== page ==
Baseball Unique

There are a few things that make baseball unique compared to other major sports. Let's start with the obvious one. No clock.

Football, Basketball and Hockey are all governed by the clock. In Baseball, the game isn't over until the final out is made.

Case in point. Game six of this year's 2011 World Series. The Cardinals are down to their last out. In fact their last strike. It doesn't look good because if they lose game six, the series is over and the Texas Rangers are World Champions.

A David Freese triple ties the score and then Feese hit a game winning home run later to win it for the Cardinals who went on to win the World Series.

In football, basketball or hockey, if your team is down by a lot with seconds to go, there is no chance. But in baseball, as long as there is an out left, there is life.

Baseball managers wear the uniform.

You won't see a head coach in any other sport with the team's uniform on. This wasn't always the case though. Back when baseball started, managers wore a suit and tie while in the dug out. Remember A's manager Connie Mack? But back in the early days, many of the managers were also players. So they had to be ready to play by wearing a uniform. And it just caught on. Besides, when a manager goes to the mound to change a pitcher, he looks better in uniform.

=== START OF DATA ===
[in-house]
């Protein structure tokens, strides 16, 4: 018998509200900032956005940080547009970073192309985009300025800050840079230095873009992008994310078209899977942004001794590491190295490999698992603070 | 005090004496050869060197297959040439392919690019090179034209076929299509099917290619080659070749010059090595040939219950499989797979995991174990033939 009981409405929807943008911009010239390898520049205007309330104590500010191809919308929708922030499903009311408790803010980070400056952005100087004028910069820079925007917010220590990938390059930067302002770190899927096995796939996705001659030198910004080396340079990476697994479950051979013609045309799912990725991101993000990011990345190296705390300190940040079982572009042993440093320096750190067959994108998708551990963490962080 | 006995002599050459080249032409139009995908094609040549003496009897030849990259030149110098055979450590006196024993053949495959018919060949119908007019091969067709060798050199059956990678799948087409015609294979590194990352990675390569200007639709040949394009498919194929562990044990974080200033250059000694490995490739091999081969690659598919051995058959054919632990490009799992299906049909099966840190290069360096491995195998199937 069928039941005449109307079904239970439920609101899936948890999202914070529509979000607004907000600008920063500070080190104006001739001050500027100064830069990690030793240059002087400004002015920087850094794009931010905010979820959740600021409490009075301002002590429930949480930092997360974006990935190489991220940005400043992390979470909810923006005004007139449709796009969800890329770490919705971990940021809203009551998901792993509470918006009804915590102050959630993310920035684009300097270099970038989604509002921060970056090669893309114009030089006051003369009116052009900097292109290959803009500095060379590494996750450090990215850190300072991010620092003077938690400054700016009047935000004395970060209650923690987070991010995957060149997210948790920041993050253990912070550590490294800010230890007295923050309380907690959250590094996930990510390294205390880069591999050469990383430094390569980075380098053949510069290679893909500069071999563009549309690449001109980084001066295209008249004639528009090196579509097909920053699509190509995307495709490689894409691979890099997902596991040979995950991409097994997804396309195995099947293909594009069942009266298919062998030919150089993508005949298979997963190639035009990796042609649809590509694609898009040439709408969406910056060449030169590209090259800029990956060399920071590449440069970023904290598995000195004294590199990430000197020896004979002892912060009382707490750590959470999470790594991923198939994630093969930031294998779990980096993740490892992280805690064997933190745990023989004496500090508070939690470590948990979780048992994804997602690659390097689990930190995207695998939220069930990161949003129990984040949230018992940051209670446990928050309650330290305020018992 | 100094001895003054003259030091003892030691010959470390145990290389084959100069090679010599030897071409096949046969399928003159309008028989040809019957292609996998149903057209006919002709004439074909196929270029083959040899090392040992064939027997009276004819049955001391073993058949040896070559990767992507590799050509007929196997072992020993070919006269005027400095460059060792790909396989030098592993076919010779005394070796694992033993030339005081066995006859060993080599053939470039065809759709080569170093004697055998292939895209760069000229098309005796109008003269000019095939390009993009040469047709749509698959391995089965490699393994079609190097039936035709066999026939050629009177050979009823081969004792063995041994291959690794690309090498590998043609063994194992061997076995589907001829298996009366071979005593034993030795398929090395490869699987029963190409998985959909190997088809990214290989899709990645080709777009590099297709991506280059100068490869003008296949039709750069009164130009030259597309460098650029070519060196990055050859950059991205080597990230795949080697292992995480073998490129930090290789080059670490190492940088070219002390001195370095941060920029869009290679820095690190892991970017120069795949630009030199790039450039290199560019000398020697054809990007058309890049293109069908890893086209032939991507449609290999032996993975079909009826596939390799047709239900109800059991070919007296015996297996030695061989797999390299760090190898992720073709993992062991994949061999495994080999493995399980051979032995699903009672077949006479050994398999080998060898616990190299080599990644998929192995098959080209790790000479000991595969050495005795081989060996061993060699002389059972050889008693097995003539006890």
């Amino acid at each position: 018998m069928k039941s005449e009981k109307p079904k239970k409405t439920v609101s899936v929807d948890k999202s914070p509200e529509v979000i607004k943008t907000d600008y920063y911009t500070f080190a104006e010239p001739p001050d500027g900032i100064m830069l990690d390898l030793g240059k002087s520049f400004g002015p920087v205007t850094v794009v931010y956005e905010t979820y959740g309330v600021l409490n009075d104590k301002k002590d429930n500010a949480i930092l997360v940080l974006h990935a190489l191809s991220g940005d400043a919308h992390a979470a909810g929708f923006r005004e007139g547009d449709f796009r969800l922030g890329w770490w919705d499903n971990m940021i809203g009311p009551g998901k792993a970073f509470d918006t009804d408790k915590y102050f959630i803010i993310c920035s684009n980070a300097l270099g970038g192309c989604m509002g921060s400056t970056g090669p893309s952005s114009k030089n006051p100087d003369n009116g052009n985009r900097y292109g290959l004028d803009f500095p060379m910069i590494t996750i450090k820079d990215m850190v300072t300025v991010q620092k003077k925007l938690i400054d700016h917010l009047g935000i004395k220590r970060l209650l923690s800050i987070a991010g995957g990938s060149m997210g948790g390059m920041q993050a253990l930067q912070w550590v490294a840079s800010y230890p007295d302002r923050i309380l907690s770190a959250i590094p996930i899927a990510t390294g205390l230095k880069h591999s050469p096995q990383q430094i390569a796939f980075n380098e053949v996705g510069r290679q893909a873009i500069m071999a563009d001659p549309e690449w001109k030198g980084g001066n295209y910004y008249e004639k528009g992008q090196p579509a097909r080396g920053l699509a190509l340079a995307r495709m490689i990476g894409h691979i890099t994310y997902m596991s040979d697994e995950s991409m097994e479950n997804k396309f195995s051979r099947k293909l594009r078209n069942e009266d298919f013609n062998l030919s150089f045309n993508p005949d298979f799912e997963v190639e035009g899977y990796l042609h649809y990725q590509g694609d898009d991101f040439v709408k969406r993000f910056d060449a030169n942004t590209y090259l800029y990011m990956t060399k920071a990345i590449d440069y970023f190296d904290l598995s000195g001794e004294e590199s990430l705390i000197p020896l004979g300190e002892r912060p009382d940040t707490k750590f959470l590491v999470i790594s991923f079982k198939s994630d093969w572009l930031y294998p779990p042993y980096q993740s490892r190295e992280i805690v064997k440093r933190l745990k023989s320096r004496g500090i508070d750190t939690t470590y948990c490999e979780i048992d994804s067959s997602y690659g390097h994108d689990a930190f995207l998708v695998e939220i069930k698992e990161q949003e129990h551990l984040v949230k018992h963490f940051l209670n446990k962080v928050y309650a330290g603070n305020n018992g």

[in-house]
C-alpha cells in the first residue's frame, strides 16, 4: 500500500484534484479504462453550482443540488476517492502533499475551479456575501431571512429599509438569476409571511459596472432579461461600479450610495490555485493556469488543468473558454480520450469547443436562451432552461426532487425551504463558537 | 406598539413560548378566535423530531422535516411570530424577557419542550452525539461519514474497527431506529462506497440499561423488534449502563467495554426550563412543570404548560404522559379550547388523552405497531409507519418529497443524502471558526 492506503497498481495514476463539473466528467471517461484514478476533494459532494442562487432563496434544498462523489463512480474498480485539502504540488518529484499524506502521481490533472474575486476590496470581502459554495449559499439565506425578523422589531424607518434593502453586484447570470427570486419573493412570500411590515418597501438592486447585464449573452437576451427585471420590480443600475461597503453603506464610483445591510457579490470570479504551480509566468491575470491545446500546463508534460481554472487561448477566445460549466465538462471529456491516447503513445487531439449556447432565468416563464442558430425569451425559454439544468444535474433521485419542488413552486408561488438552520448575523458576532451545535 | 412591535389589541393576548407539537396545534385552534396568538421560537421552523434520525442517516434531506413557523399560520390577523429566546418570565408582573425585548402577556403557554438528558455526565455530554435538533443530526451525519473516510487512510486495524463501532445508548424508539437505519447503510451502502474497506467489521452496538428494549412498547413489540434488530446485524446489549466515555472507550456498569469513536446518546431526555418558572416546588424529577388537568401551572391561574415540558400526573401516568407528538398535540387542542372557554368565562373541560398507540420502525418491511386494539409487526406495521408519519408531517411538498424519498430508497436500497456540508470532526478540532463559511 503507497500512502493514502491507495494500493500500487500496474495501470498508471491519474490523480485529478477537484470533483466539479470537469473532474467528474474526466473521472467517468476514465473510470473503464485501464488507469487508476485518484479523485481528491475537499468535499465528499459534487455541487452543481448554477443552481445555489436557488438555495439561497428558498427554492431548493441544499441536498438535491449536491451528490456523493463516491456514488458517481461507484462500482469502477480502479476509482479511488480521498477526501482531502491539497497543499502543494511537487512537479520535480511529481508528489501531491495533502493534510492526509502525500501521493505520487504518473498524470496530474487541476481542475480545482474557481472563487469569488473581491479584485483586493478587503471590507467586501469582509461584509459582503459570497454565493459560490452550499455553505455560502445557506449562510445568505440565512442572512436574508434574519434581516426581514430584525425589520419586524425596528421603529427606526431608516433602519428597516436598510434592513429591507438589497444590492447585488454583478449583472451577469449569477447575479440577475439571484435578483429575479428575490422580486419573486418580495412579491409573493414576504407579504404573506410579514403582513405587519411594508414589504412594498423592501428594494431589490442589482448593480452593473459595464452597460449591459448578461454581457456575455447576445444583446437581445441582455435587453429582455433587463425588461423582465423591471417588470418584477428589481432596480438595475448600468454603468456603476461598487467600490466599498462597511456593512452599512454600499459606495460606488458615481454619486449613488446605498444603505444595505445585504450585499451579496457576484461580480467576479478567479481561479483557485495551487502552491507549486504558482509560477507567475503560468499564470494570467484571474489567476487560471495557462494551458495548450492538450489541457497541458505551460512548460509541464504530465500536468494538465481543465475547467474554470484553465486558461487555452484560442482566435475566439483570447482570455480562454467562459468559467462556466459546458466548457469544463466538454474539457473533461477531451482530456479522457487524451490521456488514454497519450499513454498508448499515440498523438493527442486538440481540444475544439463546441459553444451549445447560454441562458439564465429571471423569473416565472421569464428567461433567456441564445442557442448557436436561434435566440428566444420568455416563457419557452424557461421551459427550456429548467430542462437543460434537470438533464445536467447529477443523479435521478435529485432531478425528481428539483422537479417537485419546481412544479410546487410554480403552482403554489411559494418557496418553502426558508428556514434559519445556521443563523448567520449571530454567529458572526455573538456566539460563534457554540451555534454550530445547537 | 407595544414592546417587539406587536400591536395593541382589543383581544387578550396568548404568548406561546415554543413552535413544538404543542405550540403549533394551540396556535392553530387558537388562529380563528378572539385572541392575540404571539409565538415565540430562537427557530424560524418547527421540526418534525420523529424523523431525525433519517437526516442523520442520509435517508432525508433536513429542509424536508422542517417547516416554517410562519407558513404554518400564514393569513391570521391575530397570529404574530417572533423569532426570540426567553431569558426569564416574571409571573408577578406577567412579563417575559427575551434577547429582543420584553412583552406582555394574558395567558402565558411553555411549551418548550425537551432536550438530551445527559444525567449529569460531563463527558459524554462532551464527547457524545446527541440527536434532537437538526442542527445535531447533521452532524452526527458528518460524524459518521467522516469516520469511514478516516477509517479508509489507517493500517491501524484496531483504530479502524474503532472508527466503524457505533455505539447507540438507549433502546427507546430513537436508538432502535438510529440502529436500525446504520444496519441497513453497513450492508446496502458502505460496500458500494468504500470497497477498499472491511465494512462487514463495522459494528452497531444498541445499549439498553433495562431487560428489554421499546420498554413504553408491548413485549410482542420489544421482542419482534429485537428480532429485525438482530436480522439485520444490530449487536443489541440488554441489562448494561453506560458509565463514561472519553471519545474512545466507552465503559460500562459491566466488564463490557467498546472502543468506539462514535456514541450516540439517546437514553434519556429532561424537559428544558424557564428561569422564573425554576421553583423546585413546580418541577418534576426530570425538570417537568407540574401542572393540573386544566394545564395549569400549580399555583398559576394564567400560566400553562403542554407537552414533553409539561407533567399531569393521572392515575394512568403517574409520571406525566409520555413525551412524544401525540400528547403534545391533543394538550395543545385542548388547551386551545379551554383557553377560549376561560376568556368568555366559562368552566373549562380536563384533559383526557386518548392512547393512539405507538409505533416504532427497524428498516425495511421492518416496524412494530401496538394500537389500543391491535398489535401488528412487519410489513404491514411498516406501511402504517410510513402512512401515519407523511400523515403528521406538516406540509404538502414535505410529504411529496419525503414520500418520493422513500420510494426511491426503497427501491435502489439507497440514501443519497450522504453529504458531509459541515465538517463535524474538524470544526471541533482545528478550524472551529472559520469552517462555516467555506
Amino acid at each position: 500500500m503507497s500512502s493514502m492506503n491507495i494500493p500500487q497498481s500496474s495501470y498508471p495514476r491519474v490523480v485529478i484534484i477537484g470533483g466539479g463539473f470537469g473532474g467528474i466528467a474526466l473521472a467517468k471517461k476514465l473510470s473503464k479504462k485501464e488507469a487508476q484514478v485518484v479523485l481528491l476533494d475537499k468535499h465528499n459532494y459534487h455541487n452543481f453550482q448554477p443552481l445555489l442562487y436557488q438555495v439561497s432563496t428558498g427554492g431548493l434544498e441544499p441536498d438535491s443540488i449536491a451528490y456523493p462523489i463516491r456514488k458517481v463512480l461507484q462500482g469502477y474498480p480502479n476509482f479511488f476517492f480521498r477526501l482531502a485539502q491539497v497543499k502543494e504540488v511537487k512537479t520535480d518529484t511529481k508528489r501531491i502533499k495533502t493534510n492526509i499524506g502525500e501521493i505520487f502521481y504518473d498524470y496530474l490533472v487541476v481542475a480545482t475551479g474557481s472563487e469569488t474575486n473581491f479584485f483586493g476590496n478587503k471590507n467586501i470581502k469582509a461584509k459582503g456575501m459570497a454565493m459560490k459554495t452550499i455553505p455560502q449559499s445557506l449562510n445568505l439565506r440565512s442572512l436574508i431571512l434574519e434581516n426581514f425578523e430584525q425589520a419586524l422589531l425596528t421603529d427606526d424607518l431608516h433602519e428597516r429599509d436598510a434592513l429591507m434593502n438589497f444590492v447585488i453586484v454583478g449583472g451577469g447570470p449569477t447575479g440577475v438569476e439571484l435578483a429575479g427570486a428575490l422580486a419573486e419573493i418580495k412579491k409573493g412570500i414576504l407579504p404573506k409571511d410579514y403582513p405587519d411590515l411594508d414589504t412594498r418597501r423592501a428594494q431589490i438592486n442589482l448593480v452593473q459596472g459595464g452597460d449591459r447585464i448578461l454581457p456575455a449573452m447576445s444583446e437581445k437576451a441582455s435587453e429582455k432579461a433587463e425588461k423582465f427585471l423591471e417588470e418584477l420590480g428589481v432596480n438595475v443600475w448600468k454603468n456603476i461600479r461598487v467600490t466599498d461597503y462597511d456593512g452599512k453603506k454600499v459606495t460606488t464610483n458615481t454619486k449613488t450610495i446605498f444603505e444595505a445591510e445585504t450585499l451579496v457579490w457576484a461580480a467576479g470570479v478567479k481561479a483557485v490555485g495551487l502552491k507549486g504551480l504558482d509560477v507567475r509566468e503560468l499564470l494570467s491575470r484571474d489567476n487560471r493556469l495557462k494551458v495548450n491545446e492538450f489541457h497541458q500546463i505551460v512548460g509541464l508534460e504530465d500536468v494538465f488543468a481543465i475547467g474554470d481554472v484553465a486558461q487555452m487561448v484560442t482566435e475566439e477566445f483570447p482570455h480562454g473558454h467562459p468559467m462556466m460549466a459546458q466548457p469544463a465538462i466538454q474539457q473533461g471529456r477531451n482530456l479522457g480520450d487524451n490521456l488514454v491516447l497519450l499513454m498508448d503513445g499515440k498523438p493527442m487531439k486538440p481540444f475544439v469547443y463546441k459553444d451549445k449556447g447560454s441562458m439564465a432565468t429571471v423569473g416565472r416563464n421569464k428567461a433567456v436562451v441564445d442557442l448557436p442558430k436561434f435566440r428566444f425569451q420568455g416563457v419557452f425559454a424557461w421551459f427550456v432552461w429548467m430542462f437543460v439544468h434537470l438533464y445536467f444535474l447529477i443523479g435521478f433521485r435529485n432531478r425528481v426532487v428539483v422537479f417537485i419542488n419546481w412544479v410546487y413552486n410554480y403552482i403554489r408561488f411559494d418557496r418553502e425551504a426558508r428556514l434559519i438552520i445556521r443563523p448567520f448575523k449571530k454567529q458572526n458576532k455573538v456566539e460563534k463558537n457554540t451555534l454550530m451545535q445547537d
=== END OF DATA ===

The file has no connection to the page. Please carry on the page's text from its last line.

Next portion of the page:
Stadium Dimensions Are Different.

Every single football field is exactly the same size. All basketball and hockey rinks are, too. But every baseball stadium has different dimensions that make them unique. Yes, the baselines are all ninety feet and all pitching rubbers are sixty feet, six inches from home plate. But all the outfield distances are different.

The dimensions are different for a variety of reasons. In Boston's Fenway Park, the Green Monster in left field is only 310 feet simply because there was no more room. The street is right behind the wall.

Most clubs build their stadium dimensions around their team. No power? Make the fence farther away and build your team on speed.

The Defense Has The Ball

In football, basketball and hockey, the offense has the ball. Only in baseball does the defense possess the ball.

From the pitcher's hand to the catcher's mitt. From the shortstop to the first baseman. The offense never touches the ball except with the bat.

The Player Scores.

In basket ball the ball has to go through the net. Same in hockey where the puck has to score. Even in golf, the golf ball must go into the cup. In football the player can carry the ball across the goal line, but the football is the thing that scores.

In baseball the player actually scores, not the ball.

It's true that a home run over the fence produces a run, but the player is the one who must cross home plate for the run to count.

So there you have it. I'm sure you can think of a few more things that make baseball unique. These are just a few of the things that make our sport so special.

Steve Ramer



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